While Java is one of the world's most widely used programming languages and is the most preferred language for android development but there are many reasons why Java might not always be the best option for your Android projects.
Java isn’t a modern language, and although Java 8 was a huge step forward for the platform, introducing lots of features that developers had been waiting for (including lambda functions), Android only supports a subset of Java 8 features.
It seems unlikely that Android developers will be reaping the full benefits of Java 8 anytime soon, so in the future, if you want to use Java in your Android projects, then you’re pretty much stuck with Java 7.
Although Java is starting to add some functional programming elements, such as lambda expressions and functional interfaces, at its core Java is still a procedural language. Java’s syntax is also pretty verbose, particularly when compared to many modern programming languages.
Kotlin is intended to be a simpler Scala. If you look a Scala and Kotlin syntax for the basic constructs you’ll see that they are almost identical. That’s no coincidence: Kotlin took a good look a Scala but removed the most complex/advanced & also most dangerous features (e.g. implicits).
Kotlin achieves 80% of Scala’s power with 20% of the complexity.
Especially the collections in the standard lib are much simpler than that of Scala
Scala is a very multi-paradigm language that can range anywhere from being a better Java to a worse Haskell. This means that Scala libraries and codebases often use a variety of different coding styles, and learning to work with them all can take a long time. Plus it makes it harder to standardize a team. In contrast, Kotlin doubles down on being a better Java, so libraries are more consistent and it can avoid many of these issues.
Kotlin has seamless Java interop. Scala kinda-sorta allows Java interop, but it’s fairly painful to work with, to the extent that the most popular Java libraries have Scala-specific wrappers written for them.
You can migrate existing projects from Java by starting to write new classes in Kotlin immediately. The interoperability with Java is done quite well; Scala and Closure are worse in it.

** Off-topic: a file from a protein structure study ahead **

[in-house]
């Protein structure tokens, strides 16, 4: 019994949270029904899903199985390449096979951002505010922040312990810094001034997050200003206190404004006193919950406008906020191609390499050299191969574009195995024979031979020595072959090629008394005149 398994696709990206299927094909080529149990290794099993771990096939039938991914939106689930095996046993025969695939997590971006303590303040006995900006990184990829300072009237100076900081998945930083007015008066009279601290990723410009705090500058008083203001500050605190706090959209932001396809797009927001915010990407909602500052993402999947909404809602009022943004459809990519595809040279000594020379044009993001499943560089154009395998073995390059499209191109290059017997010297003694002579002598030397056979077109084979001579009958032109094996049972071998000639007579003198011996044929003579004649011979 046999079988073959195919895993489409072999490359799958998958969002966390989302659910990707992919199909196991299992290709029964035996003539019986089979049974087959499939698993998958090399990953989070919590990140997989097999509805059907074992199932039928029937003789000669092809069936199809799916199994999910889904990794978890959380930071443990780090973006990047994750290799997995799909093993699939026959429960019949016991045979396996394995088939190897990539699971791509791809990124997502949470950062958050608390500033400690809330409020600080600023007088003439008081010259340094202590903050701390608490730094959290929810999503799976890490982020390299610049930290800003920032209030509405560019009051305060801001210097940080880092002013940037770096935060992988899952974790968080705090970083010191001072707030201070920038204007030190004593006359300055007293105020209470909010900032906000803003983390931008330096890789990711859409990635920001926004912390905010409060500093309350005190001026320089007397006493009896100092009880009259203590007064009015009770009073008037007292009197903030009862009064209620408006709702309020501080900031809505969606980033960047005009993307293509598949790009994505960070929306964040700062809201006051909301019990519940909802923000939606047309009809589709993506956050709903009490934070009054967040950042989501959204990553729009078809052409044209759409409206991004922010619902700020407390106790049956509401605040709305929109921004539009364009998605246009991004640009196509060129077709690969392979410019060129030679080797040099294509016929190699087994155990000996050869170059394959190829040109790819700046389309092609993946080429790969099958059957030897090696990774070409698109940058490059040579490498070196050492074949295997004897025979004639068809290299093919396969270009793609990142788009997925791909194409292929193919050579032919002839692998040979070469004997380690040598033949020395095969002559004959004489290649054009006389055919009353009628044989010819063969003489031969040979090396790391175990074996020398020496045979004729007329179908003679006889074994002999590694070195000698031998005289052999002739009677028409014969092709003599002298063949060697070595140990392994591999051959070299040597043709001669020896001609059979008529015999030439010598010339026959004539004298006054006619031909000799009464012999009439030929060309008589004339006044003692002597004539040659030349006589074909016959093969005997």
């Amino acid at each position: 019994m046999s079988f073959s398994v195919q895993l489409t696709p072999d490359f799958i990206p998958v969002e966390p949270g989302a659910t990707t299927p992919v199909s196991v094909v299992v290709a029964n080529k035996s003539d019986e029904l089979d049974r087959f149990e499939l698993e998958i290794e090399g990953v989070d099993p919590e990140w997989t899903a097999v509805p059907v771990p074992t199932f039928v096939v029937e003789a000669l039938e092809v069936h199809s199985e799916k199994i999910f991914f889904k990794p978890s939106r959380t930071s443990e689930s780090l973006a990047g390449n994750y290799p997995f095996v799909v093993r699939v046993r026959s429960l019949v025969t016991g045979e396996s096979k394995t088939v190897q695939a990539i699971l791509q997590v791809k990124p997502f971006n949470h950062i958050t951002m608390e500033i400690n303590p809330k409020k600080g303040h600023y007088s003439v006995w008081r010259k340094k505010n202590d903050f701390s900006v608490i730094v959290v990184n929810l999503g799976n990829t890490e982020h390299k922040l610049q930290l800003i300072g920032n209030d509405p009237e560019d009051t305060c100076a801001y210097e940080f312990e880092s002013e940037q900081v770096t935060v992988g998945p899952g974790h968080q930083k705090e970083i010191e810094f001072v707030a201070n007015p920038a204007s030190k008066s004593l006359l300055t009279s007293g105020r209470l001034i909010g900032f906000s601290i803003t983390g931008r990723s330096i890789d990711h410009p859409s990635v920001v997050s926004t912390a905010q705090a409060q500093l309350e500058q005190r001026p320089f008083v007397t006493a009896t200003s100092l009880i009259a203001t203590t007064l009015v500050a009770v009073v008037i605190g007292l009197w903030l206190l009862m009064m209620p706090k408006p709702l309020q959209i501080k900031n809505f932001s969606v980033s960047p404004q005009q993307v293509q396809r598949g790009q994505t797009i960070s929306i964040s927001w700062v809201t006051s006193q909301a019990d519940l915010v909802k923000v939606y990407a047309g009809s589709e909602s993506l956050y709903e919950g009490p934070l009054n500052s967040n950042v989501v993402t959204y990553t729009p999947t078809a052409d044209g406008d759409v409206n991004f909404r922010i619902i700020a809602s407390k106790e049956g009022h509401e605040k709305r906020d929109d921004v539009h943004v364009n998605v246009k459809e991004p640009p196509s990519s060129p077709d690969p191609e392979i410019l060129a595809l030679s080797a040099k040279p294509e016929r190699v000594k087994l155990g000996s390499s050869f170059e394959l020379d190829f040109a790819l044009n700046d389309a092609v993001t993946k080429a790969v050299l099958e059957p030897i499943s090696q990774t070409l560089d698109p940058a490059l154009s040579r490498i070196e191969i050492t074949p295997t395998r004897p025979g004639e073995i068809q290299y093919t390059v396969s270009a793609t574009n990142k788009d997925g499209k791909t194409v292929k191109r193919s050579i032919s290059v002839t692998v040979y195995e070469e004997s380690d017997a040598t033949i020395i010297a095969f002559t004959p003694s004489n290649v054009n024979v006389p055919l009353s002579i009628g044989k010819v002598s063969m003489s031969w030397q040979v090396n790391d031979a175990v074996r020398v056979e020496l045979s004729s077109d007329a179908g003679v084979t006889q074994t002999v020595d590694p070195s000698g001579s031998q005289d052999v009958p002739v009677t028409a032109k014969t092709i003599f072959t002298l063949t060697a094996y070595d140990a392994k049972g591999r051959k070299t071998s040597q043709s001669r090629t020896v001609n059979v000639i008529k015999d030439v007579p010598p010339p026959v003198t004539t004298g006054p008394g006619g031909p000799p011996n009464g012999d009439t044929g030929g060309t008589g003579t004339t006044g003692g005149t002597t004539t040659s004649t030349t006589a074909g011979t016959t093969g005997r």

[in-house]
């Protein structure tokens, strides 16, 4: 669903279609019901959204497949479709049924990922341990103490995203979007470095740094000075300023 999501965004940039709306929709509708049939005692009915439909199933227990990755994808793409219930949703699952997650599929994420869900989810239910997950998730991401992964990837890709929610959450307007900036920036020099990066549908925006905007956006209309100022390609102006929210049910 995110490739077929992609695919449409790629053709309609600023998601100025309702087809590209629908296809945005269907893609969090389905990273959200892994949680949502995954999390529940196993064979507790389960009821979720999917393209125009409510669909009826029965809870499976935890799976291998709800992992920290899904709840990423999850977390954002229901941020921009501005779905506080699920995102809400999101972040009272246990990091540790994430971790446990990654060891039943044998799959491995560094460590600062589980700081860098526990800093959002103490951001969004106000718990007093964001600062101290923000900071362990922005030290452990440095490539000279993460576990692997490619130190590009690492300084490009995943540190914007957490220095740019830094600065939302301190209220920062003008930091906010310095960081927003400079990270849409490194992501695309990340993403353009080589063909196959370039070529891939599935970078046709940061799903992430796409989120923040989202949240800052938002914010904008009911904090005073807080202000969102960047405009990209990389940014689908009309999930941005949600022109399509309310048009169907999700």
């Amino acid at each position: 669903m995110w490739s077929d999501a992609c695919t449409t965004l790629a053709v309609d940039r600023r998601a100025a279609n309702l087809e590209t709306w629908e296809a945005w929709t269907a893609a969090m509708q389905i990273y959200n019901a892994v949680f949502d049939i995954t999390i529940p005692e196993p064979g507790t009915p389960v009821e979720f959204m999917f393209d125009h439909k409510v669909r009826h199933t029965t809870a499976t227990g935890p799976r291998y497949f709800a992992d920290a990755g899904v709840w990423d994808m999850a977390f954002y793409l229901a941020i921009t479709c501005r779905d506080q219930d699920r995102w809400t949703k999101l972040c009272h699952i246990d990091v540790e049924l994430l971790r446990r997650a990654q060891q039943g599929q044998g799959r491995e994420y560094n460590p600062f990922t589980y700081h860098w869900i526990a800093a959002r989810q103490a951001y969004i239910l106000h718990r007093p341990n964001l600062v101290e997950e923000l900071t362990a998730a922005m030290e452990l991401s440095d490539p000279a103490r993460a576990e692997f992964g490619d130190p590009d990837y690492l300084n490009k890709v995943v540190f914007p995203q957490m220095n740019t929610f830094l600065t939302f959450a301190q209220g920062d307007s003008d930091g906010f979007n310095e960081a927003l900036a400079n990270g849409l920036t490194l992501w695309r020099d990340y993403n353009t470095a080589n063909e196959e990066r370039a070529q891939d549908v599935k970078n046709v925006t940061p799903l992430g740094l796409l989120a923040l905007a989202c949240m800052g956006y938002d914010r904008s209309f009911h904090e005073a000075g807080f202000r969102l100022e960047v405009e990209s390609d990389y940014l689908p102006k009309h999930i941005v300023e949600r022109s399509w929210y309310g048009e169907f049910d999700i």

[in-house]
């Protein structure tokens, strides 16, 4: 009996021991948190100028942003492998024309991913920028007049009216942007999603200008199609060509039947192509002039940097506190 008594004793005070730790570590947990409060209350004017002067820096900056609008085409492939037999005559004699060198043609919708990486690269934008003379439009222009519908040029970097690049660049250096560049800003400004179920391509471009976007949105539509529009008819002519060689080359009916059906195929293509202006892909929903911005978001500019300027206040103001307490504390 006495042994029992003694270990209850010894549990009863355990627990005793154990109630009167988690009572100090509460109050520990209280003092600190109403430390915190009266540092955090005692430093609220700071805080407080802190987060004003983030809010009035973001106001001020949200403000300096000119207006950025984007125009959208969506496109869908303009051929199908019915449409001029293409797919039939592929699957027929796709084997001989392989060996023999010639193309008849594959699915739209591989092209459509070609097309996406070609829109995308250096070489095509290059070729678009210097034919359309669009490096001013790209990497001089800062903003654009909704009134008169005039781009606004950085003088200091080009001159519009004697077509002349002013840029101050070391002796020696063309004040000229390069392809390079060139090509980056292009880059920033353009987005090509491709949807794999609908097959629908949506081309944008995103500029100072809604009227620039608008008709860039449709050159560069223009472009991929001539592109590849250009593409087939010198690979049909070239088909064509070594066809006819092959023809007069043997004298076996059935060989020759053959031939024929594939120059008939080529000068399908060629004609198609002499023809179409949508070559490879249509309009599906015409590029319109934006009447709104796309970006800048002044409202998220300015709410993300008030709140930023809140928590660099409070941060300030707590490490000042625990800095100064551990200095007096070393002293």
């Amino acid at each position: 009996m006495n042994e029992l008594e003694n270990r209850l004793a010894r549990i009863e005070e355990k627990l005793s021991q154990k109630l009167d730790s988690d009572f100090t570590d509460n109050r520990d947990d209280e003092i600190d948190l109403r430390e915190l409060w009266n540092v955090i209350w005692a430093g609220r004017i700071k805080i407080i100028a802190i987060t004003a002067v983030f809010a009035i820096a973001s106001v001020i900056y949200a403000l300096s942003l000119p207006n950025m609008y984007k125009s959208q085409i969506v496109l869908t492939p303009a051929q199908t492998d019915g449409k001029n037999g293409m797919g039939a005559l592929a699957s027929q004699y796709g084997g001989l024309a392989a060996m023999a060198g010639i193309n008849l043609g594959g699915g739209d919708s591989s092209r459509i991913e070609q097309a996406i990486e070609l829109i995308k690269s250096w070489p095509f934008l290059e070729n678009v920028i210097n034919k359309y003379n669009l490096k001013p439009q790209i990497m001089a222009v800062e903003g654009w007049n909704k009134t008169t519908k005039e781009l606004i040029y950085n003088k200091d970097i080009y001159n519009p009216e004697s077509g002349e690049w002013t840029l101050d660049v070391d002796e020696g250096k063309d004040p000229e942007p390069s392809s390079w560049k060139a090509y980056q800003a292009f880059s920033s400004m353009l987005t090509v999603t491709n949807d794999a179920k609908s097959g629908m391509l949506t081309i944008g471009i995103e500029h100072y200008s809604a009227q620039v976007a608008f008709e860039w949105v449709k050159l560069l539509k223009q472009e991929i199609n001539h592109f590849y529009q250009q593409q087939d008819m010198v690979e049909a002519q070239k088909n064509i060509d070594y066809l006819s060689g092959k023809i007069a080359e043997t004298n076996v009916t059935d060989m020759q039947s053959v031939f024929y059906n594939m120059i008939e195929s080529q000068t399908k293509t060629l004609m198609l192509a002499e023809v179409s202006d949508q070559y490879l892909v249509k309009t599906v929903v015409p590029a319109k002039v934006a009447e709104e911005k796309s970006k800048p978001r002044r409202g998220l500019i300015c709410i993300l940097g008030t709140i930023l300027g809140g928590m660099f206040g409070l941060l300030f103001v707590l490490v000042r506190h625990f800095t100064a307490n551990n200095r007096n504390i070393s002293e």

Kotlin gets some nice syntactic sugar by focusing on the most common use cases, while Scala takes on some additional burden by trying to be very general. For example, Kotlin has very simple syntax for safe Null handling, while Scala uses a general notion of union types which is a bit clumsier.
Kotlin compiles faster, especially with large codebases compared with scala
Kotlin is heavily backed by Jetbrains, who make some truly excellent pieces of software. Scala no longer has the same centralized level of support; even TypeSafe changed their name to Lightbend and pulled back from Scala.
Kotlin is much faster to learn for people with Java backgrounds.
Cut down significantly on the verbosity and boilerplate that Java imposes.
Offer a much easier and more fluent way to use functions and lambdas.
Offer the advantage of a way to use the JVM platform without having to write Java.
Swift and Kotlin are two great languages for iOS and Android development respectively. They both have very modern features and syntax that can help enormously to build native apps.
Swift Enums are more powerful: In Swift, enums are very powerful and first-class type. They can contain different associated values per case (discrete union types), computed properties and most of the features of structs. Because of that, it is frequent to see patterns like the Result enum that is not common in Kotlin due to language limitations, A similar pattern can be implemented in Kotlin by using a sealed class instead of the enum, but it is more complicated than the Swift counterpart
Swift has no data class: One interesting construction in Kotlin is a data class. It allows you to declare containers of information that automatically implement things like equality and copying. A Very common pattern when dealing with plain objects that has no counterpart in Swift.